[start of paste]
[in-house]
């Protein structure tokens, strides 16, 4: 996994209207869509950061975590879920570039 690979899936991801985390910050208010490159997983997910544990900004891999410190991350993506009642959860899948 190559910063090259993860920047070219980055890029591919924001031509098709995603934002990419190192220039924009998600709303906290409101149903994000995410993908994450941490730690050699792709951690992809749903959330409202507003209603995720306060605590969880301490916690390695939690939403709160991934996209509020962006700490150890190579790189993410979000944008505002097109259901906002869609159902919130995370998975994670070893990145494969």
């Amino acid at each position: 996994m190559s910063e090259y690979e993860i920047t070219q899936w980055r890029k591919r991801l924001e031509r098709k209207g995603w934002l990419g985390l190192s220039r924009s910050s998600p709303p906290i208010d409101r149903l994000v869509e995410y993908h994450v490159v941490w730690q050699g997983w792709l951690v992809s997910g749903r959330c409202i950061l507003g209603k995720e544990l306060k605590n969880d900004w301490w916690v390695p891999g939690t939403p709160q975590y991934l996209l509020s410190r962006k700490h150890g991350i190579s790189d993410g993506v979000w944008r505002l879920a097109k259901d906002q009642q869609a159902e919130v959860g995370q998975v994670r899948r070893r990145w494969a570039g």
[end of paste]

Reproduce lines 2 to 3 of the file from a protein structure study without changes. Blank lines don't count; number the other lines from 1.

């Protein structure tokens, strides 16, 4: 996994209207869509950061975590879920570039 690979899936991801985390910050208010490159997983997910544990900004891999410190991350993506009642959860899948 190559910063090259993860920047070219980055890029591919924001031509098709995603934002990419190192220039924009998600709303906290409101149903994000995410993908994450941490730690050699792709951690992809749903959330409202507003209603995720306060605590969880301490916690390695939690939403709160991934996209509020962006700490150890190579790189993410979000944008505002097109259901906002869609159902919130995370998975994670070893990145494969």
């Amino acid at each position: 996994m190559s910063e090259y690979e993860i920047t070219q899936w980055r890029k591919r991801l924001e031509r098709k209207g995603w934002l990419g985390l190192s220039r924009s910050s998600p709303p906290i208010d409101r149903l994000v869509e995410y993908h994450v490159v941490w730690q050699g997983w792709l951690v992809s997910g749903r959330c409202i950061l507003g209603k995720e544990l306060k605590n969880d900004w301490w916690v390695p891999g939690t939403p709160q975590y991934l996209l509020s410190r962006k700490h150890g991350i190579s790189d993410g993506v979000w944008r505002l879920a097109k259901d906002q009642q869609a159902e919130v959860g995370q998975v994670r899948r070893r990145w494969a570039g």